Fastballs: the Top 5 through the season’s first two months

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Speed thrills, as they say, and no pitch does so like the fastball. The baseball world has been fascinated with the fastball since the invention of the radar gun, fixating on higher velocity readings. But the fastball is the most important pitch for a reason. Pitchers use it to set up other pitches, get a quick strike or grounder, and some even use it for whiffs. Even with the rise of the sinker, the four seam fastball reigns over all as the base for any successful pitcher.

To find the best fastballs in the sport, it’s important to define what makes a fastball good. Velocity is a good start, but pitch movement is just as important, if not more. We also want to reward good results, so pitchers with good whiff and ground ball rates will do better. Another way to track how good an individual pitch has been is using pitch type linear weights, which account for every result on every pitch thrown. And without further ado, here are the best fastballs in 2014, a third of the way through.

Johnny Cueto

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Cueto’s velocity is pretty unremarkable, coming in at 92.7 MPH on average, but his location and late rise make it almost unhittable. He has the third best whiff/swing% rate on the pitch at 25.16%, and hitters swing and miss on 10.3% of all fastballs thrown by him, another elite mark. Cueto’s 8.5 inches of rise make the pitch even harder to hit. To see just how much rise that is, look at how far down B.J. Upton’s swing is in the gif above. He’s ready for any sort of sink from the pitch, but the backspin creates late lift to keep it out of his bat path. He throws the pitch in the middle third of the zone, and even though power is higher there, so are whiff rates. He thrives on fooling hitters on the pitch, and has the best weighted value so far at 11.3 runs above average.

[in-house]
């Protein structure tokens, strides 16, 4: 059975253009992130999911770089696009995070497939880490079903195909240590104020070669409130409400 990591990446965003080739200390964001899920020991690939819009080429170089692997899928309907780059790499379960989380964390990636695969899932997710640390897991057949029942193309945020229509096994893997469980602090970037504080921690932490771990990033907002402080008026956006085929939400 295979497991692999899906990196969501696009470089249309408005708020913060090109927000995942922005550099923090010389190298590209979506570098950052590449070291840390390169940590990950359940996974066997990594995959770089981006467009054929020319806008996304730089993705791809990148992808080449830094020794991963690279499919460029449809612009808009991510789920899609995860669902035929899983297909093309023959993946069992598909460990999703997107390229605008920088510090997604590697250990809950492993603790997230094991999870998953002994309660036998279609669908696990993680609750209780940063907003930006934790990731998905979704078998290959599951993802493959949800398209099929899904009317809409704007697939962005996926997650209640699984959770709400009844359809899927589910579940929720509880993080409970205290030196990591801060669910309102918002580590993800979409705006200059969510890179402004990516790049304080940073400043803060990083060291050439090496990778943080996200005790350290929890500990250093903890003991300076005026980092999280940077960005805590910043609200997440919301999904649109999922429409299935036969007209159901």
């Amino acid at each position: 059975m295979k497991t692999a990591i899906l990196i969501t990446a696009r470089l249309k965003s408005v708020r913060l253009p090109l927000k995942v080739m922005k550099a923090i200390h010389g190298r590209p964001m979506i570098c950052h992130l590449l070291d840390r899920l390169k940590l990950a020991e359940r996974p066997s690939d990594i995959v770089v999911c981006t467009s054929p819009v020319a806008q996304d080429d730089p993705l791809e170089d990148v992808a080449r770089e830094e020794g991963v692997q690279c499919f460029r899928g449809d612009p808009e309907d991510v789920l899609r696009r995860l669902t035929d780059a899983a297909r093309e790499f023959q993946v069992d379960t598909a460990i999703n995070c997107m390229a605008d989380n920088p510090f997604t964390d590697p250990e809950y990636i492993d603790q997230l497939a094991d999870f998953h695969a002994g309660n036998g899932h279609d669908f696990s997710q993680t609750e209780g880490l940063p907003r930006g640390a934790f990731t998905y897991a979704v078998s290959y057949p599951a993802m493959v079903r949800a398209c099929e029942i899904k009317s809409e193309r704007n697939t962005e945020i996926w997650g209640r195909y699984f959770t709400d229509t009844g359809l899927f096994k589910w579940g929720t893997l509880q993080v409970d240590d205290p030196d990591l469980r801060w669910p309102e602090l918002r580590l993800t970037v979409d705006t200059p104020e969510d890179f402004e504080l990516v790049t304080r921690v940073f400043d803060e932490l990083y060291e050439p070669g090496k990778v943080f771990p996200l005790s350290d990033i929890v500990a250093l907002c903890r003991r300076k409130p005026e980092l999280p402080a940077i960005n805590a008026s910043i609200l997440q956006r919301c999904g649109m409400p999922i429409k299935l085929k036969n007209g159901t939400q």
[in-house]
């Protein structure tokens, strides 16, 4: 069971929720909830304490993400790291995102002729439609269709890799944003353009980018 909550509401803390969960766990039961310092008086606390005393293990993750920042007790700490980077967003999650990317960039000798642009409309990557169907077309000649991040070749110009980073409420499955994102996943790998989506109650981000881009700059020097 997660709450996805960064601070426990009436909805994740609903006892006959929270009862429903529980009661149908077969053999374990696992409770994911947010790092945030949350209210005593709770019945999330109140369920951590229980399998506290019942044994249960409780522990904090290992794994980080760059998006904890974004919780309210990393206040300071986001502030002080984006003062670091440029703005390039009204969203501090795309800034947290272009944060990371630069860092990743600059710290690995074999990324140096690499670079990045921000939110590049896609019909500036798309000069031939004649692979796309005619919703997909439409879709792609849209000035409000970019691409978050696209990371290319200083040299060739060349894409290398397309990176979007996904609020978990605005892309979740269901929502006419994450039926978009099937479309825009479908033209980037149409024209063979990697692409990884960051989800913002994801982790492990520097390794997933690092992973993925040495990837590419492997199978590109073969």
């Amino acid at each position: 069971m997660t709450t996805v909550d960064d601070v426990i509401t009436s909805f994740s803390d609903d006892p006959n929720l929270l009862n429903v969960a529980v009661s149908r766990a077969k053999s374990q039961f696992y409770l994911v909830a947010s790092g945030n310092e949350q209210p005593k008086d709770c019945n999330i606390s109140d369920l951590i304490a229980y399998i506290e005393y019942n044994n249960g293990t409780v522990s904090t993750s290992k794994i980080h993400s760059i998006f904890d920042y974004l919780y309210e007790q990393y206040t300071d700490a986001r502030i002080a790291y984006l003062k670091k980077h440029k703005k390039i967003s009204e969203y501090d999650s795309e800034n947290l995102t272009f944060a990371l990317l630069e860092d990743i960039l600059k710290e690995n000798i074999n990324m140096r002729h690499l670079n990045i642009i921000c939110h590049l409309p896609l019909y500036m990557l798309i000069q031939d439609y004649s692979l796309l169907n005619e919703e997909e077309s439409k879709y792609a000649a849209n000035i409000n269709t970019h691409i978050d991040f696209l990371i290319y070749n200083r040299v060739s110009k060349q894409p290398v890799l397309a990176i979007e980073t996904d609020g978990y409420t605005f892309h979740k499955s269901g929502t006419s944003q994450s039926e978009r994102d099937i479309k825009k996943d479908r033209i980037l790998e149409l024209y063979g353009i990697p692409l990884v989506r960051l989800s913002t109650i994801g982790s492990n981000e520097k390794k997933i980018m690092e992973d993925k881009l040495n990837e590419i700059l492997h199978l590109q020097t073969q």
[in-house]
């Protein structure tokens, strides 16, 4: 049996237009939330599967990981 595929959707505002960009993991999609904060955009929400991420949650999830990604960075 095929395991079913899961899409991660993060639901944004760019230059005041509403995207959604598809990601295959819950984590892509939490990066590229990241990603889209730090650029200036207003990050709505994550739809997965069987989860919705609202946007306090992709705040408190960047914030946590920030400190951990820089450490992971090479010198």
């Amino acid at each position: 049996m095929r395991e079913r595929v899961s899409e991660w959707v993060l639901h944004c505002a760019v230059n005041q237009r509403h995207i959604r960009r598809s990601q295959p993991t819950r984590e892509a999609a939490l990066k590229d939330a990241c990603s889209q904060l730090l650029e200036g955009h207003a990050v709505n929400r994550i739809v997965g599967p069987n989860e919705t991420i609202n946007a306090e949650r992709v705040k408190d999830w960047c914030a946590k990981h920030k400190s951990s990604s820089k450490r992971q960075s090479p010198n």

Michael Wacha

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While most of the nation is enamored with his changeup, Wacha quietly has one of the best fastballs in the bigs. Where a two pitch mix is rarely advised for a starter, Wacha’s pitches are both so good that he still generates a 25.2% strikeout rate, thanks to his well placed fastball. The heater hits the zone 58% of the time, forcing hitters to either take a strike or offer at a pitch with 27.9% whiffs/swing, second best in the majors. Wacha’s 11.3 inches of vertical rise are fifth in the majors, and his 4 inches of run are above average. Even though he sits at 93 MPH, he can ramp it up to 97, giving himself another strikeout pitch when he needs it. The 3 runs above average it gets are indicative of just how good his fastball really is.

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Tags: Cincinnati Reds David Price Garrett Richards Johnny Cueto Kansas City Royals Los Angeles Angels Michael Wacha St Louis Cardinals Tampa Bay Rays Yordano Ventura

  • http://BBSTmlb.com Oakland A’s Socks Girl

    Are you not counting relievers/closers?? That is my first question because what about Aroldis Chapman? Also, Garrett Richards can’t be THAT good. The A’s knocked him outta the game this past weekend after only 2/3 of an inning! He was gone before he could get outta the first!! Anyways, just saying …

    • Patrick Green

      I was going to ask the same question, if not, I agree with this.

      • James Edward Krueger

        Yeah just starters, I should have clarified. My bad guys

        • http://BBSTmlb.com Oakland A’s Socks Girl

          No worries but that does answer the question and make sense!

  • Travis Coverston

    What do you mean by Cueto’s 8.5 inches of rise?

    • James Edward Krueger

      It “rises” 8.5 inches more than a spinless pitch at the same speed. The backspin on fastballs helps the pitch stay up longer, which is why you hear announcers talk about late life and rise. There’s a clearer explanation in this article, paragraph four
      http://www.jsonline.com/blogs/sports/fanblogs/127089783.html

      Thanks for reading and I hope I helped answer your question

      • Travis Coverston

        I understand the concept but I don’t think it’s plausible to compare a 92 mph fastball to a 92 mph pitch with no spin, since it doesn’t exist. It’s impossible for a fastball to rise after all and be in the strike zone.